Friday, April 08, 2011

Intermezzo

Lactantia's Traditional Spread Margarine is a deceptive product name for its misleading meaning. Traditions are passed from generation to generation according to its definition. This marketing strategy aims to increase people's compliance to purchase their so-called traditional products by necessity to perpetuate a tradition. The mere usage of the word may be enough to increase social compliance.


Margarine has been created as a substitute for butter in 1869 by Hippolyte Mège-Mouriès and was subsequently patented and unsuccessfully commercialized. The word traditional spread could be meaningful on this original product.

Lactantia has however been founded in 1947 [1][2] and its business activities hardly reach two generations where the first generation most likely had a preference for butter. While margarine aimed to be a substitute for butter, it is noteworthy to know that it was illegal to sell butter-coloured margarine in many countries until recently, e.g. the law was last abandoned in 1967 (Wisconsin, US) and 2008 (Québec, Canada).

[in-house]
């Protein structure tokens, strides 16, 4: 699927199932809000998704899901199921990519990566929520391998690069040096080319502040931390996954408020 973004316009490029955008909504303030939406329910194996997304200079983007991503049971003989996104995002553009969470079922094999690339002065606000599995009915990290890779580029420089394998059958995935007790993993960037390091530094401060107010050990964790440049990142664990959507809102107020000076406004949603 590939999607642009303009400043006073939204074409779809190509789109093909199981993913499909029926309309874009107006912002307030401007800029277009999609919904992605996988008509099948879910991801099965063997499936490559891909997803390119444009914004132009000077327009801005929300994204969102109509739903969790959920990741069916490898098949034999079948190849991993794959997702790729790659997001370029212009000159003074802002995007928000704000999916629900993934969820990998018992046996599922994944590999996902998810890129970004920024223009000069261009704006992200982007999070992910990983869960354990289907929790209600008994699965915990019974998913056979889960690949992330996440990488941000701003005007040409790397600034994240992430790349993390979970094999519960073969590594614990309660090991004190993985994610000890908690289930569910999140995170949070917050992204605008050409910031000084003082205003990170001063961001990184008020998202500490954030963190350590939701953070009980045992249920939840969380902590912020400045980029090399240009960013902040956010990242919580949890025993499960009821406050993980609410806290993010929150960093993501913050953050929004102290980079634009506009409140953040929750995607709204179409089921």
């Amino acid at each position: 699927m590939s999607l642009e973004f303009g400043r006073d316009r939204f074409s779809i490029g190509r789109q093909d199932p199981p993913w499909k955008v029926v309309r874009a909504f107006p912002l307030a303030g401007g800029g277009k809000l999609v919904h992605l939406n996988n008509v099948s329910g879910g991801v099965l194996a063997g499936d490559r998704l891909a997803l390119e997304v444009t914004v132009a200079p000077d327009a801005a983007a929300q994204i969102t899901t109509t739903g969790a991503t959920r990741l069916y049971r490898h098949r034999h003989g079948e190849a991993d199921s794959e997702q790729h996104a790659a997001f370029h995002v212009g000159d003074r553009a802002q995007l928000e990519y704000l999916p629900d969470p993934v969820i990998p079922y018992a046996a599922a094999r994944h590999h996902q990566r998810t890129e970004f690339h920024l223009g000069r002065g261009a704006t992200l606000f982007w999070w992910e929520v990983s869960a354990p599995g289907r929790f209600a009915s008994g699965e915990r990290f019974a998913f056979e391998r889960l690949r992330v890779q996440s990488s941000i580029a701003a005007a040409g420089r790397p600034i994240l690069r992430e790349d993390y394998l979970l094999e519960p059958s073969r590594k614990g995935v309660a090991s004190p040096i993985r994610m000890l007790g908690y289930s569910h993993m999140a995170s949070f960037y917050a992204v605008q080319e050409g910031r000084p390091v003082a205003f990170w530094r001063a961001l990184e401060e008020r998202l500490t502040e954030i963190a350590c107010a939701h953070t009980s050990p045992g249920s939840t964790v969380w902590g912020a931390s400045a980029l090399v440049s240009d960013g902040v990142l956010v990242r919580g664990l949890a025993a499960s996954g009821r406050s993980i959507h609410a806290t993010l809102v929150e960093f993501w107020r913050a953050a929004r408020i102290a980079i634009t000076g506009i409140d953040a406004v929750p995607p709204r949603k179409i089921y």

Lactantia offers three (3) categories of margarines and four (4) different ones in its traditional spreads category: Traditional Spread, Traditional Semi-Salted Spread, Traditional Unsalted Spread and Traditional Garlic Spread. The production in those times were considerably simplified and variety is a relatively recent phenomenon, which decreases the likelihood that all four so-called traditional spreads margarine were available during the initial production. At best, one spread could be traditional in the case that the company would have used the original formula developed in 1869.

The marketing strategy might be attempting to distinguish the three (3) categories of margarines by creating a strong contrast — Traditional Spread, Olivina Margarine and Healthy Attitude Margarine, but at the expense of a misleading product name.